Third, good food access. A healthy food environment is a supportive environment. Equitable municipal planning can lead to better access to food stores. Also, you can call on the provincial and federal governments to support policies like a universal school food program, or a universal basic income that can help cover the skyrocketing costs of living. By prioritizing access to affordable, safe, and nutritious foods, you afford residents of HRM the opportunity to make healthier choices.

And fourth, public transportation. Increasing access to active transportation modes like public transit is important. Continue to focus your efforts on the HRM’s Rapid Transit strategy to create a more reliable, accessible, and sustainable transit network across urban, suburban and rural parts of our municipality. Support for public transit will ensure residents have equitable, reliable access to the places and spaces they live, work and play. Taking public transit is healthier than driving a car, encourages physical activity and can help reduce greenhouse gas emissions.

Now, health, you might say, is a provincial responsibility. It is. But with health as a resource, our municipality can flourish. Without social and structural environments that support good health, it is very hard for residents to make healthy decisions like purchasing fresh fruits and vegetables or to be active enough for health benefits. Please remember that you are in a position to make the right decisions to continue to support healthy environments. You have already taken amazing and tangible steps toward this goal.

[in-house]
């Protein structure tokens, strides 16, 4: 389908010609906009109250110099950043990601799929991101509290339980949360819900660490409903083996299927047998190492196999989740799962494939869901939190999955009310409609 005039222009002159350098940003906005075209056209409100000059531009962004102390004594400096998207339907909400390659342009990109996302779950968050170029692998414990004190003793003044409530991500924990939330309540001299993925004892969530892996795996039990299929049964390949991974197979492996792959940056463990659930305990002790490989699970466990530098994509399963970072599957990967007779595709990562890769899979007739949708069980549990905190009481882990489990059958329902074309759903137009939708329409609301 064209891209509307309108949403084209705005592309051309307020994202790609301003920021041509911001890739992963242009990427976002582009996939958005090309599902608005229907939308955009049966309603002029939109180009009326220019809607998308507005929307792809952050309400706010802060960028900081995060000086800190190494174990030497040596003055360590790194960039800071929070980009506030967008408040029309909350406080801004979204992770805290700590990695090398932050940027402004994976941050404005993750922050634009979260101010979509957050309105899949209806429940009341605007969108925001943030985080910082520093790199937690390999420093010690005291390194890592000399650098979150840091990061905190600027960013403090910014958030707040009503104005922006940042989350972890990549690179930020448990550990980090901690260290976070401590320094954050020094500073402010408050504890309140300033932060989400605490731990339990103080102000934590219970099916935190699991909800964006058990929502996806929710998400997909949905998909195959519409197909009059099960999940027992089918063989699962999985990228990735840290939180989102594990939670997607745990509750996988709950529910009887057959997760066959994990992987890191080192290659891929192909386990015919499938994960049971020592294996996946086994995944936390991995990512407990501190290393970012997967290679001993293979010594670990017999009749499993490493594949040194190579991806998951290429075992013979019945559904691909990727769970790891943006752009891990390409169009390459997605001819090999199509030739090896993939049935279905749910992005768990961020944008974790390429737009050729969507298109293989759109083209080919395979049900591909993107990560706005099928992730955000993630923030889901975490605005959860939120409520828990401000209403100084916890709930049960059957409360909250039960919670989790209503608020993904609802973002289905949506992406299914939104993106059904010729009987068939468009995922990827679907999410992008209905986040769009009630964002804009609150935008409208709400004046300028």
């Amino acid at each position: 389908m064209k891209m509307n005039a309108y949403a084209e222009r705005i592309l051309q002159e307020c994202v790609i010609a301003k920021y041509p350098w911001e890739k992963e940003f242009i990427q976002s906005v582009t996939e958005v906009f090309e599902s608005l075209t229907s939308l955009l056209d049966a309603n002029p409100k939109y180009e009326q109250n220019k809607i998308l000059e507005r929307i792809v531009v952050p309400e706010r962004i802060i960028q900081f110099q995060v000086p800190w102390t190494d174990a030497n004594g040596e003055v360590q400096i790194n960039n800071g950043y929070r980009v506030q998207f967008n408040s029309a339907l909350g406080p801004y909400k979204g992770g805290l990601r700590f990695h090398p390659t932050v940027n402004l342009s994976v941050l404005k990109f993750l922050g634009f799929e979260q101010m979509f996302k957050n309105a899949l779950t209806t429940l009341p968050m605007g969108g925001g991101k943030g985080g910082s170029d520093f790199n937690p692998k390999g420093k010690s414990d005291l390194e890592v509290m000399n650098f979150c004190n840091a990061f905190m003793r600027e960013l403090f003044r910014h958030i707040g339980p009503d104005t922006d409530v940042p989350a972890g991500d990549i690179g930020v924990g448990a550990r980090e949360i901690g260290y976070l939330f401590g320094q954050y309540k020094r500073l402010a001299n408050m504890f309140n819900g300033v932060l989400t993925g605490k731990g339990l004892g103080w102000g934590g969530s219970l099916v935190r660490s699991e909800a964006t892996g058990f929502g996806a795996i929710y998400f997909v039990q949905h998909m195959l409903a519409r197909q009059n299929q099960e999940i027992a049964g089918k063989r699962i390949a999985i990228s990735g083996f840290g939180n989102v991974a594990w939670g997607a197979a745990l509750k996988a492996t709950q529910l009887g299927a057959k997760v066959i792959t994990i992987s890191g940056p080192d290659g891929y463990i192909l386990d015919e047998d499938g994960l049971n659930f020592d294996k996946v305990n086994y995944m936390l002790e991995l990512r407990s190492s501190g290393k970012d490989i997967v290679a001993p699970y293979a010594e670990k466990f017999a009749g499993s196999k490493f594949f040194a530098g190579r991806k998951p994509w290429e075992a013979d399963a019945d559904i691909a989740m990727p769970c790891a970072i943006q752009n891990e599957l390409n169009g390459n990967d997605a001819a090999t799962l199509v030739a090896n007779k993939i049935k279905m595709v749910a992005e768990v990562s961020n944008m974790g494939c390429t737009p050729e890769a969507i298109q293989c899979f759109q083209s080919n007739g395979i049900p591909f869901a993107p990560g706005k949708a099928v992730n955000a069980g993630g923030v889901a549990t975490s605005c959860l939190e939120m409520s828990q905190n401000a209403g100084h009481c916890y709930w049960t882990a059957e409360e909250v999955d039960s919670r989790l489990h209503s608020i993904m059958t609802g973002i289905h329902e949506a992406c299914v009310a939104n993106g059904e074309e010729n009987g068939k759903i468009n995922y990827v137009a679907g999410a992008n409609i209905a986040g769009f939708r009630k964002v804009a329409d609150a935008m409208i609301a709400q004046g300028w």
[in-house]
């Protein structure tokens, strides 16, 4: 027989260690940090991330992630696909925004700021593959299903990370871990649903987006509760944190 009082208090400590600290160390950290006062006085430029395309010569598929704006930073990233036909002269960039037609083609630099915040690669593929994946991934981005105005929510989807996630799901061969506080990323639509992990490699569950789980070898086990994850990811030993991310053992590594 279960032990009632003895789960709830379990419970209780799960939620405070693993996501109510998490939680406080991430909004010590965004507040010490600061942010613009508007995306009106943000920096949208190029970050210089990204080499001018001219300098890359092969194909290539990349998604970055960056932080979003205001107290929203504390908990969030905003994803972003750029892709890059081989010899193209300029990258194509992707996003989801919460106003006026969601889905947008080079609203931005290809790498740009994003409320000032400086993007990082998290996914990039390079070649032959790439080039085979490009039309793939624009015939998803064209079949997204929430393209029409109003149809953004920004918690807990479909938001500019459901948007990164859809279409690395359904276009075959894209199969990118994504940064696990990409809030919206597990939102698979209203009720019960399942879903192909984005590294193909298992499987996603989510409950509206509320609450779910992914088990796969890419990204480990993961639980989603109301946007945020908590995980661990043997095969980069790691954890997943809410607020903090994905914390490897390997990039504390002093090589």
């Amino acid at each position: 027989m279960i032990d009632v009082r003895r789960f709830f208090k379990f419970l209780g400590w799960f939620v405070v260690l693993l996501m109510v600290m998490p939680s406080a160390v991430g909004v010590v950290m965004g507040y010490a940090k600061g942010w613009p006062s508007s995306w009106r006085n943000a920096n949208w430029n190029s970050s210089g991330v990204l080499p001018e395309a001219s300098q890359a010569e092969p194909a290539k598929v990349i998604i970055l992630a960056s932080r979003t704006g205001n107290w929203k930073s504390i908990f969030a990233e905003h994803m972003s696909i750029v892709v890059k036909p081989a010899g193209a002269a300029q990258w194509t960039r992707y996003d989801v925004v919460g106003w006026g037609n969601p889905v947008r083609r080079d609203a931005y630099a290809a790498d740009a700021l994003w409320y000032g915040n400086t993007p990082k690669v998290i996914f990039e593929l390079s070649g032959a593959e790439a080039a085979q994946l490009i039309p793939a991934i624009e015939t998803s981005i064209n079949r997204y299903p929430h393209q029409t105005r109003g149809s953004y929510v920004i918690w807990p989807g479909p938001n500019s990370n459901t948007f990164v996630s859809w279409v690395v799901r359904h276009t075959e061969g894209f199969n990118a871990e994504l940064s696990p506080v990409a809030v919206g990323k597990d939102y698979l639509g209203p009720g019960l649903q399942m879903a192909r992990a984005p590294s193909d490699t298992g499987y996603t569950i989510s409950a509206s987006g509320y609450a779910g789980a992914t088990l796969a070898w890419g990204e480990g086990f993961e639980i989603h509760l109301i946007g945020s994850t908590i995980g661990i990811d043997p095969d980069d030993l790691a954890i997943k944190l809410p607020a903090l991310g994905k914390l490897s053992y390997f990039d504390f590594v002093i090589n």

As we navigate this pandemic and plan for recovery, Council has an opportunity to create a progressive, compassionate and equitable legacy that prioritizes the long-term health and well-being for the residents of the Halifax Regional Municipality. The work must continue. Remember the issues that you fought for as you settle down to work. The health and well-
being of your constituents depends on the choices you will make.

Please choose wisely. For all of us.

Noel Guscott is a Master of Arts student in Political Science at Dalhousie University.
Hilary Caldwell, PhD is a Post-Doctoral Fellow with the Healthy Populations Institute at Dalhousie University.
Emily Jago is Research Manager with the Food Policy Lab at Dalhousie University.
Joshua Yusuf is a Bachelor of Science student in Health Promotion at Dalhousie University.
Catherine Mah, PhD is Canada Research Chair in Promoting Healthy Populations and Associate Professor in the Faculty of Health at Dalhousie University
Sara Kirk, PhD is a Professor of Health Promotion in the Faculty of Health and Scientific Director of the Healthy Populations Institute at Dalhousie University.

Tim Bousquet is the editor and publisher of the Halifax Examiner. Twitter @Tim_Bousquet Mastodon